RE: Electronic Textiles
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THE scaling of device technologies has made possible significant increases in the embedding of computing devices in our surroundings. Embedded microcontrollers have for many years surpassed microprocessors in the number of devices manufactured. The new trend, however, is the networking of these devices and their ubiquity not only in traditional embedded applications such as control systems, but in items of everyday use, such as clothing, and in living environments. A trend deserving particular attention is that in which large numbers of simple, cheap processing elements are embedded in environments. These environments may cover large spatial extents, as is typically the case in networks of sensors, or may be deployed in more localized constructions, as in the case of electronic textiles. These differing spatial distributions also result in different properties of the networks constituted, such as the necessity to use wireless communication in the case of sensor networks and the feasibility of utilizing cheaper wired communications in the case of electronic textiles. Electronic textiles, or e-textiles, are a new emerging inter disciplinary field of research, bringing together specialists in information technology, microsystems, materials, and textiles. The focus of this new area is on developing the enabling technologies and fabrication techniques for the economical manufacture of large-area, flexible, conformable information systems that are expected to have unique applications for both the consumer electronics and aerospace/military industries. They are naturally of particular interest in wearable computing, where they provide lightweight, flexible computing resources that that are easily integrated or shaped into clothing. Due to their unique requirements, e-textiles pose new challenges to hardware designers and system developers, cutting across the systems, device, and technology levels of abstraction.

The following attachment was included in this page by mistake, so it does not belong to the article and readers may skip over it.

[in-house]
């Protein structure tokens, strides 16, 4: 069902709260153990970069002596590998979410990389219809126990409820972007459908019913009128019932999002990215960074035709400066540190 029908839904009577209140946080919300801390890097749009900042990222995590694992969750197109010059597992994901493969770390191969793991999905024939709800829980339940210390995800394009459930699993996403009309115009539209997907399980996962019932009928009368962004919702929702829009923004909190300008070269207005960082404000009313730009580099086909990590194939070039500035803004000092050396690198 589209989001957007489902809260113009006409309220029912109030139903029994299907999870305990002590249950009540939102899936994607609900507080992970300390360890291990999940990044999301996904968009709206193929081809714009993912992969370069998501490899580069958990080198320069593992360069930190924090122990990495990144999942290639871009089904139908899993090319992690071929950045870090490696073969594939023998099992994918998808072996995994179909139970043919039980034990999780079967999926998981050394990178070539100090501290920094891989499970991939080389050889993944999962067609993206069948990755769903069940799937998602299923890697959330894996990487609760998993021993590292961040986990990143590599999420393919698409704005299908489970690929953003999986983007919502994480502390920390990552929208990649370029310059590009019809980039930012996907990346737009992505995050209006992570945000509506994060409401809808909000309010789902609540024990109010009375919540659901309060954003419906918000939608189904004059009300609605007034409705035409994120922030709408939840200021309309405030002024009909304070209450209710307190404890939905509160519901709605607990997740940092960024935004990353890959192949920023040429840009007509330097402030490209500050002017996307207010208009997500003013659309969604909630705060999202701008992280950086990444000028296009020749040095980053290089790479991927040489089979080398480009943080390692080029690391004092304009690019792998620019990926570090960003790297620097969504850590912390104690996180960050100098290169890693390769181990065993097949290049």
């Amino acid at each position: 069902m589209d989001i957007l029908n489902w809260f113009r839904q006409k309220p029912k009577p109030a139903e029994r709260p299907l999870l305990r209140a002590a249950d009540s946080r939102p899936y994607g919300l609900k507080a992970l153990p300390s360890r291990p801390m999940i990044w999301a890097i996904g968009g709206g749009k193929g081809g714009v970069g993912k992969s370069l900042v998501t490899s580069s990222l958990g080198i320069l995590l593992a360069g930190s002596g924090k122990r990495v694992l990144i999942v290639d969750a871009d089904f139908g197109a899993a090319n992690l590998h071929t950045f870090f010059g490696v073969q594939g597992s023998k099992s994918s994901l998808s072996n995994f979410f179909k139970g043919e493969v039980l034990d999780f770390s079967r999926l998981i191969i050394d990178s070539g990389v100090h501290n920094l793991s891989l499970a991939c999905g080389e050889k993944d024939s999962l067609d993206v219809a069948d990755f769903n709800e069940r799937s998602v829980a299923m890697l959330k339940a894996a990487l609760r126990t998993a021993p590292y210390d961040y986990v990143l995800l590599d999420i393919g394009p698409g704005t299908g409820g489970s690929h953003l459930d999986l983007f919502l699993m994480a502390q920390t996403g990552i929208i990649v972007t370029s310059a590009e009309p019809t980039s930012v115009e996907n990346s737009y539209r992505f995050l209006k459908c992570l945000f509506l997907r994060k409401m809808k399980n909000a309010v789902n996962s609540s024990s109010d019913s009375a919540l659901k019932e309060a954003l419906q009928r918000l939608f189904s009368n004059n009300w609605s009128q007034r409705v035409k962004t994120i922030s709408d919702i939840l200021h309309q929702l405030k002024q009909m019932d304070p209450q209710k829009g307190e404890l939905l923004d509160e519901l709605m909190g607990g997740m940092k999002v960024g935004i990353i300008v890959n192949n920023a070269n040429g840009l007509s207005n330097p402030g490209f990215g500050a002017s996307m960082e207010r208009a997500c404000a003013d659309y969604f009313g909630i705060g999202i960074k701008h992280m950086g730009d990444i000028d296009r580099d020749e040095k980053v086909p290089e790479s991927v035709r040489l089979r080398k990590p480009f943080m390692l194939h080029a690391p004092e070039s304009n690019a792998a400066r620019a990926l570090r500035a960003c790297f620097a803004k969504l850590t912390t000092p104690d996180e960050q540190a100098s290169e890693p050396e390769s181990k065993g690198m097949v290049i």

There have been a handful of attempts to design and build prototype computational textiles. In , the authors demonstrate attaching off-the-shelf electrical components, such as microcontrollers, surface mount LEDs, piezoelectric transducers, etc., to traditional clothing material, transforming the cloth into a breadboard of sorts. In fabrics which contain conductive strands, these may be used to provide power to the devices as well as to facilitate communication between devices. In , the authors extend the work presented in , detailing methods by which items such as user interfaces (keypads) and even chip packages may be constructed directly by a textile process. The routing of electrical power and communications through a wearable fabric was addressed in . In , the authors provide a detailed account of physical and electrical components for routing electricity through suspenders made of a fabric with embedded conductive strands. The authors also detail the physical construction of a battery holder to be attached to this power grid, as well as a data link layer protocol for interconnecting devices on a Controller Area Network (CAN) bus, also implemented with the strands embedded in the fabric. A complete apparel with embedded computing elements is described in . The authors describe a jacket designed to be worn in the harsh arctic environment, which augments the capabilities of the wearer with a global positioning system (GPS),sensors (accelerometers, conductivity electrode, heart rate monitors, digital thermometers), and heating. All the components obtain power from a central power source and the user interacts with them through a single user interface. The “wearable motherboard” project  is a substrate that permits the attachment of computation and sensing devices in much the same manner as a conventional PC motherboard. Its proposed use is to monitor vital signs of its wearer and perform processing. Proposed applications include monitoring vital statistics of soldiers in combat. Adaptive techniques such as code migration and remote execution have previously been employed in server and mobile computing systems.